|Nigeria's local content drive is expected to generate a boom in facilities construction and employment. (Photo courtesy LADOL)|
Dr. Amy Jadesimi
In 2010, the Nigerian Oil and Gas Industry Content Act, or the Local Content Act as it is commonly called, became law. The act had been 10 years in the making and prescribes minimum thresholds for the use of local services and materials with the overarching objectives of ensuring on-going job creation and improving skills of the local labor force as well as participation and ownership for local Nigerians in the country's developing oil and gas industry. In this way it will ensure investment and growth in an industry crucial to Nigeria's ongoing economic growth.
Since the act came into force its impact has been striking. The Nigerian Content Development and Monitoring Board (NCDMB) reports that from 2009 to the end of 2013 the act's implementation generated $5 billion of investments for the Nigerian economy, and led to the creation of 38,000 jobs in the country's oil and gas industry. The board indicates that billions of dollars which otherwise would have been invested in foreign markets is being invested in Nigeria. This is generating significant new revenue for the economy and offers the chance for the Nigerian market to expand and develop. It also has an impact on Nigeria's GDP growth, and if this continues, Nigeria looks set to follow Brazil's pattern of economic success and will join the G20 within the next two decades.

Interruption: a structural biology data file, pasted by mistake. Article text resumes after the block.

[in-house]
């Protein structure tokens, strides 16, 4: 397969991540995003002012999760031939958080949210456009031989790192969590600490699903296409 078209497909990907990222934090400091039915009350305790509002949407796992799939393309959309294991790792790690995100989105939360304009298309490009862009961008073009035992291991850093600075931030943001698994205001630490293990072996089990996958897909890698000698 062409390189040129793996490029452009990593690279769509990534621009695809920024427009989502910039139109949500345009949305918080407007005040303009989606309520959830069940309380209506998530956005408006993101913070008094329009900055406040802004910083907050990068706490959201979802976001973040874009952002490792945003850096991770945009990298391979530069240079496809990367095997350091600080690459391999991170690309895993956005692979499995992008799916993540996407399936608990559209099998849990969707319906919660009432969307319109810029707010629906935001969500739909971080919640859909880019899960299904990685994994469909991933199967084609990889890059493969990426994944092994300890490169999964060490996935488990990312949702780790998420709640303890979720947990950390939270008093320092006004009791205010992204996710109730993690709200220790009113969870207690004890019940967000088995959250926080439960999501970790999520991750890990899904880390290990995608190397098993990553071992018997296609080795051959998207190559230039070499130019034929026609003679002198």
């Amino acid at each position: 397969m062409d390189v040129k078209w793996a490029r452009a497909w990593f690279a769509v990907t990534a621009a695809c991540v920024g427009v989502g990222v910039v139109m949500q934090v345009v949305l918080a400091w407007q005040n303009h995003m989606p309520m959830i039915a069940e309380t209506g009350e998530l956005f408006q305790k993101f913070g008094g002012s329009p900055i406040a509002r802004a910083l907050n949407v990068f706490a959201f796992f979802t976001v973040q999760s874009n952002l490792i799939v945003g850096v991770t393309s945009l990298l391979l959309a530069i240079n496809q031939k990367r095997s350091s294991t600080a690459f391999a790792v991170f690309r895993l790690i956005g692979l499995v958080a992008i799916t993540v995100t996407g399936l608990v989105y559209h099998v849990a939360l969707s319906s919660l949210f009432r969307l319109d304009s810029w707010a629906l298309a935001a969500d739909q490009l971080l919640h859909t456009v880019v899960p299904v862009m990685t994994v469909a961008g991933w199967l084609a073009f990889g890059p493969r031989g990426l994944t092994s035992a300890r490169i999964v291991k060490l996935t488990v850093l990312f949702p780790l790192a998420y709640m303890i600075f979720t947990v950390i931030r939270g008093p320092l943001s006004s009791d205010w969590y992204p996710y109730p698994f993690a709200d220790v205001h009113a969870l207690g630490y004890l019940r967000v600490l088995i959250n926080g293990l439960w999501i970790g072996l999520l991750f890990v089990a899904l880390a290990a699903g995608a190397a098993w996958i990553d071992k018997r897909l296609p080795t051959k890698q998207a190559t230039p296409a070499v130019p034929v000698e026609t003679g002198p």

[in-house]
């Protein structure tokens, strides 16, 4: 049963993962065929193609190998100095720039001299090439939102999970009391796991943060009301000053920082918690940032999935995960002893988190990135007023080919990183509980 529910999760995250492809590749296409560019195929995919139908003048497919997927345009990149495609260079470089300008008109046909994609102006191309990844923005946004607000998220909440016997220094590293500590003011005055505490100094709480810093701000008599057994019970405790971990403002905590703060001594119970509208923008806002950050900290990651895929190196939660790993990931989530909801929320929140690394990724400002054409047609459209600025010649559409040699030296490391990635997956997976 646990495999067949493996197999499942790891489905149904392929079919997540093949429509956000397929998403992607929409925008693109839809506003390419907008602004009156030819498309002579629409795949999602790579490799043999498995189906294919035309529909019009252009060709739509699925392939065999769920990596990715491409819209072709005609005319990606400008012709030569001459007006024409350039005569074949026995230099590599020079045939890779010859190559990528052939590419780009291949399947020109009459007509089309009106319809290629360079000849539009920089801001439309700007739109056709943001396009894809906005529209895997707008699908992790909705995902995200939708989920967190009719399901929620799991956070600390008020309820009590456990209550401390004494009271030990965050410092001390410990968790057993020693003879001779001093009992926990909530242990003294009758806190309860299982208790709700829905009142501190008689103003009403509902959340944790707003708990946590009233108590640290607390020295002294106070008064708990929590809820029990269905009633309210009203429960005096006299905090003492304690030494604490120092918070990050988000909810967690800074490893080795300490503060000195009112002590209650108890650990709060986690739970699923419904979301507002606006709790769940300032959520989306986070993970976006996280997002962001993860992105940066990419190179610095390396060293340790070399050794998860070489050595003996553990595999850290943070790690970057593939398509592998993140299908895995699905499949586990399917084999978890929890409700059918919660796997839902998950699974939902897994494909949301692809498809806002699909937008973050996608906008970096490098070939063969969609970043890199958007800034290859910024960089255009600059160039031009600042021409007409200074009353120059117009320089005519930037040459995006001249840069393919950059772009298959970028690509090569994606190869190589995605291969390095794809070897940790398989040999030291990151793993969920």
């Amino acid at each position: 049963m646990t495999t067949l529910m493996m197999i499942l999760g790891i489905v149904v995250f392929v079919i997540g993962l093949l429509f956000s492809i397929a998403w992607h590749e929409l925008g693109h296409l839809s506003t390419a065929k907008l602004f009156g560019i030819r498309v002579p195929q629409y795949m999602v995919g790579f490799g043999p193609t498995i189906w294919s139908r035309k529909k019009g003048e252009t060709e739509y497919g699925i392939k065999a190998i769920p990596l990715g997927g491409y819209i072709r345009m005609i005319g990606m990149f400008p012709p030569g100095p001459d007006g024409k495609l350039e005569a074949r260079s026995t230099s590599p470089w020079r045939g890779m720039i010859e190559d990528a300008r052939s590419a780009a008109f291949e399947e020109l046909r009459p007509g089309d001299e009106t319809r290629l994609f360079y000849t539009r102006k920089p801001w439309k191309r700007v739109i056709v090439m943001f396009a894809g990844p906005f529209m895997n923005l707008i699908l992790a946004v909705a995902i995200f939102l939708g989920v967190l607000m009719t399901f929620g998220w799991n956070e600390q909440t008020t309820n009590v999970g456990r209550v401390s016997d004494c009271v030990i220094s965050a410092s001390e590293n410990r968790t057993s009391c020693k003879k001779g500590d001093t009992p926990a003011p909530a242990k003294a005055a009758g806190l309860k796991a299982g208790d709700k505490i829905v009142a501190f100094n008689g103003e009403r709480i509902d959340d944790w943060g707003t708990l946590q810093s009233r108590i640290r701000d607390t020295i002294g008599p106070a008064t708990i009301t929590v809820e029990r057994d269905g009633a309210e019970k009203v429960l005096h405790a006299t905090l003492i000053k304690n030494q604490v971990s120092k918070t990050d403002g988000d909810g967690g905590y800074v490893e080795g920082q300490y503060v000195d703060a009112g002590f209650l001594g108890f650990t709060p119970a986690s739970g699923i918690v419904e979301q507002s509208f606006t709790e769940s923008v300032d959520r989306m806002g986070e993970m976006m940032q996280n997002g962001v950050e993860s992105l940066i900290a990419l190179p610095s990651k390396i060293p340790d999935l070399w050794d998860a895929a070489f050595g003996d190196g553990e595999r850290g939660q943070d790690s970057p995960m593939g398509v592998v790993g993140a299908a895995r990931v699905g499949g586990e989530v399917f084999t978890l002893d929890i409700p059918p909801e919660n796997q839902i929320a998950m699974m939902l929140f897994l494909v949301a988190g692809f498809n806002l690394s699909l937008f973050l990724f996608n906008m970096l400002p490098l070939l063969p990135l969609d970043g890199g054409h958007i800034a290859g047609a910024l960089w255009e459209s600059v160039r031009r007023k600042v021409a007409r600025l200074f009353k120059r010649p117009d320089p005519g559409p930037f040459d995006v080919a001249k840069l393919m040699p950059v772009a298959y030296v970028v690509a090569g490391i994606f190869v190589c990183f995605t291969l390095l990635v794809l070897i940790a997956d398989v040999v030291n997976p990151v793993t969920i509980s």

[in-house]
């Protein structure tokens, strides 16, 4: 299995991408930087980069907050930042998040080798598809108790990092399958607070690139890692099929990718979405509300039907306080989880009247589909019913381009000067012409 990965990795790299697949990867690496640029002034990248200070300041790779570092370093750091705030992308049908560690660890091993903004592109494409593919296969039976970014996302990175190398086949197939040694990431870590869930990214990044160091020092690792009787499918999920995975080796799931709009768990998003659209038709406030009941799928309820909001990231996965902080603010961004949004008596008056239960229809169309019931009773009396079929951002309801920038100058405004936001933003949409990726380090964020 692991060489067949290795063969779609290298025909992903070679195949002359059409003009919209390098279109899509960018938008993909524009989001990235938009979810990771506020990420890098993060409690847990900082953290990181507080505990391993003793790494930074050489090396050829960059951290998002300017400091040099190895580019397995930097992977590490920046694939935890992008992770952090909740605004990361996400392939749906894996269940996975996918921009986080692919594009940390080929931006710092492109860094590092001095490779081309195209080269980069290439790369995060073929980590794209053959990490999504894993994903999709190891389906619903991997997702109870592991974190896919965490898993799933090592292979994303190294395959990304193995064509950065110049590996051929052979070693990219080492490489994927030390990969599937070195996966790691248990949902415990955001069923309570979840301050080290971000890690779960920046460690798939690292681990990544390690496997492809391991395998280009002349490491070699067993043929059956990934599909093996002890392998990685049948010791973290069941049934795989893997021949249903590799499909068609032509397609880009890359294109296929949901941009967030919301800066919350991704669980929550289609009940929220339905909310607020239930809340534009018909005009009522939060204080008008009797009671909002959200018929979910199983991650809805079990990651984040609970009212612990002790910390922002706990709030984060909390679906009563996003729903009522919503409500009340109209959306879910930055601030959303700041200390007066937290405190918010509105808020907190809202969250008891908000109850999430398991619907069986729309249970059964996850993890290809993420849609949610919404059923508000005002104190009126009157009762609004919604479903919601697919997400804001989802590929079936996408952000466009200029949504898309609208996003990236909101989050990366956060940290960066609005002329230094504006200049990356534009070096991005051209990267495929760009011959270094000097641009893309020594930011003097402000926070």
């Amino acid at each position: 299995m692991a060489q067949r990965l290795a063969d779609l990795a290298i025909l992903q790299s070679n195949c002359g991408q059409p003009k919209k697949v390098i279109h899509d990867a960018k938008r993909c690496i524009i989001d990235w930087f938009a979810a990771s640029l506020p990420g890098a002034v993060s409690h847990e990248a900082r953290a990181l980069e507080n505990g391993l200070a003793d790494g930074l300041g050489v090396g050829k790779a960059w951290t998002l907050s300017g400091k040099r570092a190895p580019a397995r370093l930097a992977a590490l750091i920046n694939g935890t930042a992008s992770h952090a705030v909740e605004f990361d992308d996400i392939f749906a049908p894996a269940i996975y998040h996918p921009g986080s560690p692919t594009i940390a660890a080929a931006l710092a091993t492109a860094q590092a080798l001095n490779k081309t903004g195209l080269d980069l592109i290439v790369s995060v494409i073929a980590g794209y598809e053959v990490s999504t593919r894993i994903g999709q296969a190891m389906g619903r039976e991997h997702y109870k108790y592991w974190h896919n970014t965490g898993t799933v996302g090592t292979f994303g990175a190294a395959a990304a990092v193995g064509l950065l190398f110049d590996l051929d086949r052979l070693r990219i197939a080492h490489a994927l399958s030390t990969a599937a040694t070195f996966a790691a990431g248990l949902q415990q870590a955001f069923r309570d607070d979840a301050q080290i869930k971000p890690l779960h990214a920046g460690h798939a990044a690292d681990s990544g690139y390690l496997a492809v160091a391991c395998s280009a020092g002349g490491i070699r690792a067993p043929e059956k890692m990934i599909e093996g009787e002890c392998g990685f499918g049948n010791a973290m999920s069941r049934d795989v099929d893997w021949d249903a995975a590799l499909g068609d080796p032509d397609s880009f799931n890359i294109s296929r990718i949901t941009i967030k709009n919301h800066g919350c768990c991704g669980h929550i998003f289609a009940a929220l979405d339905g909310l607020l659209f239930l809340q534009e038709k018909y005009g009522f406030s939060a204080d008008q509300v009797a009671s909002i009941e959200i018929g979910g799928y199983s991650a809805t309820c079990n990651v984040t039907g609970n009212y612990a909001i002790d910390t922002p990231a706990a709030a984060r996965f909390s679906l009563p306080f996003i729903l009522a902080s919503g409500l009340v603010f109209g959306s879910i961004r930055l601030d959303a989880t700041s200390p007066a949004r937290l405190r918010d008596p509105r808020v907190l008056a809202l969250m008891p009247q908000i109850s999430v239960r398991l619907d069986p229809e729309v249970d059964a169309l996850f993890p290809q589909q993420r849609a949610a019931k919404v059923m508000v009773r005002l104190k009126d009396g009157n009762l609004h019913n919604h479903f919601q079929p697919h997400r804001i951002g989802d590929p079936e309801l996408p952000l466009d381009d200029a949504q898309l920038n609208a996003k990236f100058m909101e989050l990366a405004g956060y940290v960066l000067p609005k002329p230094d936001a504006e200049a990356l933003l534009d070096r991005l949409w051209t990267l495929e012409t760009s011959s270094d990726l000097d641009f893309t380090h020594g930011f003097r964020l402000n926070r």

A new model
The current situation is a marked contrast to the operating environment during the first 50 years of Nigerian oil exploration and production, and represents a new and sustainable model for economic development. The excitement around and the sustainability of Nigeria's current economic development and growth is rooted in the fact that this movement is being initiated, driven, and maintained by indigenous private sector investments.